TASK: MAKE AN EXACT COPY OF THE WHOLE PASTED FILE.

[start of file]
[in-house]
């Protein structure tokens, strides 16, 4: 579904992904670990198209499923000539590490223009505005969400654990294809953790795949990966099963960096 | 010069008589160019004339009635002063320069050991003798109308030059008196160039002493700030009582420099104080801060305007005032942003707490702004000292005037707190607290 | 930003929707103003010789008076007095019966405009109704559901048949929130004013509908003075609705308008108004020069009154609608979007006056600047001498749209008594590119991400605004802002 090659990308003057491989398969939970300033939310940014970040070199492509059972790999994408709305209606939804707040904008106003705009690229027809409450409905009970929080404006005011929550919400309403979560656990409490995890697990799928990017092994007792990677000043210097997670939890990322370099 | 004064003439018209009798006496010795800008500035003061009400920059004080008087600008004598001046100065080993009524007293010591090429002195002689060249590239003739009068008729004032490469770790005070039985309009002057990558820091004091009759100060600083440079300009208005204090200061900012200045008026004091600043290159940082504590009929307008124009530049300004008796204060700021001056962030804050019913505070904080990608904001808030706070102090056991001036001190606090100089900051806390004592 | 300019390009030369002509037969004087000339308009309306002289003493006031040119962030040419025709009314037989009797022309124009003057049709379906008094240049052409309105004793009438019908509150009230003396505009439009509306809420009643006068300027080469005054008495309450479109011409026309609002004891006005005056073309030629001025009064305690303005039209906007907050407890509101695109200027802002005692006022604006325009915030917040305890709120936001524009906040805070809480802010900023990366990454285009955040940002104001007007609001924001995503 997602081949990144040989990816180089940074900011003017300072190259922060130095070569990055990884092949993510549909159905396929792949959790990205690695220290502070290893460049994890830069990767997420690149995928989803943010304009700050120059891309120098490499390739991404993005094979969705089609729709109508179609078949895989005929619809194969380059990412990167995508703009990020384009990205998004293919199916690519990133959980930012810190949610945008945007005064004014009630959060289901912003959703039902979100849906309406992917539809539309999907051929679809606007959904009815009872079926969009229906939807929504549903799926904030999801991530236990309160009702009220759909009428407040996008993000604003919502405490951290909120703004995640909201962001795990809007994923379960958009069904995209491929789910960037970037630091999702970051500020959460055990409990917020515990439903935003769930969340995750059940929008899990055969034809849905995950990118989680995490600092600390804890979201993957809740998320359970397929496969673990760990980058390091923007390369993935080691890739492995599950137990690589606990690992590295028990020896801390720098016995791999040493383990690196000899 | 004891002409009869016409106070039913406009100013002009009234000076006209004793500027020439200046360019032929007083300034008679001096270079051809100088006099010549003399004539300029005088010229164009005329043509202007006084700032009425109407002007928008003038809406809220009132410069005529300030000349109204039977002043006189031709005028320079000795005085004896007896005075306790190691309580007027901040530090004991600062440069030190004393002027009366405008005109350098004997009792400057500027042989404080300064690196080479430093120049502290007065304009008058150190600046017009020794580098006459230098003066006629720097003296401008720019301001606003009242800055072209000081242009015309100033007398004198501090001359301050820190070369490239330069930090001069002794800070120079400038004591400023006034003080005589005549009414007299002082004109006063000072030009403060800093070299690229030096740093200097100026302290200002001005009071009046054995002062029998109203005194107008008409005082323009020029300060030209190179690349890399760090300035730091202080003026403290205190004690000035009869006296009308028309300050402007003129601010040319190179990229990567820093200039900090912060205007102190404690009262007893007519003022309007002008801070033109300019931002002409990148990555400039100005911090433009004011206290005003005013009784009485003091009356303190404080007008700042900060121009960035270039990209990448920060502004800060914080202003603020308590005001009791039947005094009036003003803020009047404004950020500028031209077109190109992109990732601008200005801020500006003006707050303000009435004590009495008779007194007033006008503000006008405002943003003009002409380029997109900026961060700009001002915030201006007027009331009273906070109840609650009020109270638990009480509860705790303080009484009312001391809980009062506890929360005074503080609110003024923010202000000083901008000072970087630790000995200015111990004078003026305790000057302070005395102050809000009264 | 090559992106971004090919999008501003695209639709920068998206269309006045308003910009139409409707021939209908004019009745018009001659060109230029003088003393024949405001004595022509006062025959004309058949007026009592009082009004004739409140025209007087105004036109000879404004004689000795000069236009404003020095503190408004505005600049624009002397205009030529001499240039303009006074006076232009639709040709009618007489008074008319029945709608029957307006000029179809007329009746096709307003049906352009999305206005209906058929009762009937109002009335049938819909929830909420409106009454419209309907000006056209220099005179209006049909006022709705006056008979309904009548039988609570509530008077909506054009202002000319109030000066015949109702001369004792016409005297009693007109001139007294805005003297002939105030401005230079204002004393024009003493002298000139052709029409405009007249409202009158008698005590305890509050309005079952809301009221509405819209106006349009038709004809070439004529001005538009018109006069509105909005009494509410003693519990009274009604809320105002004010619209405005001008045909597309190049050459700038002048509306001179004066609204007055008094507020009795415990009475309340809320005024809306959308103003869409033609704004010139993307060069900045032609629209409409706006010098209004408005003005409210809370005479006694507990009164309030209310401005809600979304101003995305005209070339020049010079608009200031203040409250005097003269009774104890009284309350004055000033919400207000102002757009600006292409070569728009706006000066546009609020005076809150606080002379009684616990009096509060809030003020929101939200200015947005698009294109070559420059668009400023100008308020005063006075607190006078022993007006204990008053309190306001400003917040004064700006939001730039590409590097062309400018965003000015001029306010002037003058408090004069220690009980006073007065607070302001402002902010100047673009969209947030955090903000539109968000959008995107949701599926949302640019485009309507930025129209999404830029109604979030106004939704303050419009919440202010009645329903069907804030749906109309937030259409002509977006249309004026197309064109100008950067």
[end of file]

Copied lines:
[in-house]
């Protein structure tokens, strides 16, 4: 579904992904670990198209499923000539590490223009505005969400654990294809953790795949990966099963960096 | 010069008589160019004339009635002063320069050991003798109308030059008196160039002493700030009582420099104080801060305007005032942003707490702004000292005037707190607290 | 930003929707103003010789008076007095019966405009109704559901048949929130004013509908003075609705308008108004020069009154609608979007006056600047001498749209008594590119991400605004802002 090659990308003057491989398969939970300033939310940014970040070199492509059972790999994408709305209606939804707040904008106003705009690229027809409450409905009970929080404006005011929550919400309403979560656990409490995890697990799928990017092994007792990677000043210097997670939890990322370099 | 004064003439018209009798006496010795800008500035003061009400920059004080008087600008004598001046100065080993009524007293010591090429002195002689060249590239003739009068008729004032490469770790005070039985309009002057990558820091004091009759100060600083440079300009208005204090200061900012200045008026004091600043290159940082504590009929307008124009530049300004008796204060700021001056962030804050019913505070904080990608904001808030706070102090056991001036001190606090100089900051806390004592 | 300019390009030369002509037969004087000339308009309306002289003493006031040119962030040419025709009314037989009797022309124009003057049709379906008094240049052409309105004793009438019908509150009230003396505009439009509306809420009643006068300027080469005054008495309450479109011409026309609002004891006005005056073309030629001025009064305690303005039209906007907050407890509101695109200027802002005692006022604006325009915030917040305890709120936001524009906040805070809480802010900023990366990454285009955040940002104001007007609001924001995503 997602081949990144040989990816180089940074900011003017300072190259922060130095070569990055990884092949993510549909159905396929792949959790990205690695220290502070290893460049994890830069990767997420690149995928989803943010304009700050120059891309120098490499390739991404993005094979969705089609729709109508179609078949895989005929619809194969380059990412990167995508703009990020384009990205998004293919199916690519990133959980930012810190949610945008945007005064004014009630959060289901912003959703039902979100849906309406992917539809539309999907051929679809606007959904009815009872079926969009229906939807929504549903799926904030999801991530236990309160009702009220759909009428407040996008993000604003919502405490951290909120703004995640909201962001795990809007994923379960958009069904995209491929789910960037970037630091999702970051500020959460055990409990917020515990439903935003769930969340995750059940929008899990055969034809849905995950990118989680995490600092600390804890979201993957809740998320359970397929496969673990760990980058390091923007390369993935080691890739492995599950137990690589606990690992590295028990020896801390720098016995791999040493383990690196000899 | 004891002409009869016409106070039913406009100013002009009234000076006209004793500027020439200046360019032929007083300034008679001096270079051809100088006099010549003399004539300029005088010229164009005329043509202007006084700032009425109407002007928008003038809406809220009132410069005529300030000349109204039977002043006189031709005028320079000795005085004896007896005075306790190691309580007027901040530090004991600062440069030190004393002027009366405008005109350098004997009792400057500027042989404080300064690196080479430093120049502290007065304009008058150190600046017009020794580098006459230098003066006629720097003296401008720019301001606003009242800055072209000081242009015309100033007398004198501090001359301050820190070369490239330069930090001069002794800070120079400038004591400023006034003080005589005549009414007299002082004109006063000072030009403060800093070299690229030096740093200097100026302290200002001005009071009046054995002062029998109203005194107008008409005082323009020029300060030209190179690349890399760090300035730091202080003026403290205190004690000035009869006296009308028309300050402007003129601010040319190179990229990567820093200039900090912060205007102190404690009262007893007519003022309007002008801070033109300019931002002409990148990555400039100005911090433009004011206290005003005013009784009485003091009356303190404080007008700042900060121009960035270039990209990448920060502004800060914080202003603020308590005001009791039947005094009036003003803020009047404004950020500028031209077109190109992109990732601008200005801020500006003006707050303000009435004590009495008779007194007033006008503000006008405002943003003009002409380029997109900026961060700009001002915030201006007027009331009273906070109840609650009020109270638990009480509860705790303080009484009312001391809980009062506890929360005074503080609110003024923010202000000083901008000072970087630790000995200015111990004078003026305790000057302070005395102050809000009264 | 090559992106971004090919999008501003695209639709920068998206269309006045308003910009139409409707021939209908004019009745018009001659060109230029003088003393024949405001004595022509006062025959004309058949007026009592009082009004004739409140025209007087105004036109000879404004004689000795000069236009404003020095503190408004505005600049624009002397205009030529001499240039303009006074006076232009639709040709009618007489008074008319029945709608029957307006000029179809007329009746096709307003049906352009999305206005209906058929009762009937109002009335049938819909929830909420409106009454419209309907000006056209220099005179209006049909006022709705006056008979309904009548039988609570509530008077909506054009202002000319109030000066015949109702001369004792016409005297009693007109001139007294805005003297002939105030401005230079204002004393024009003493002298000139052709029409405009007249409202009158008698005590305890509050309005079952809301009221509405819209106006349009038709004809070439004529001005538009018109006069509105909005009494509410003693519990009274009604809320105002004010619209405005001008045909597309190049050459700038002048509306001179004066609204007055008094507020009795415990009475309340809320005024809306959308103003869409033609704004010139993307060069900045032609629209409409706006010098209004408005003005409210809370005479006694507990009164309030209310401005809600979304101003995305005209070339020049010079608009200031203040409250005097003269009774104890009284309350004055000033919400207000102002757009600006292409070569728009706006000066546009609020005076809150606080002379009684616990009096509060809030003020929101939200200015947005698009294109070559420059668009400023100008308020005063006075607190006078022993007006204990008053309190306001400003917040004064700006939001730039590409590097062309400018965003000015001029306010002037003058408090004069220690009980006073007065607070302001402002902010100047673009969209947030955090903000539109968000959008995107949701599926949302640019485009309507930025129209999404830029109604979030106004939704303050419009919440202010009645329903069907804030749906109309937030259409002509977006249309004026197309064109100008950067």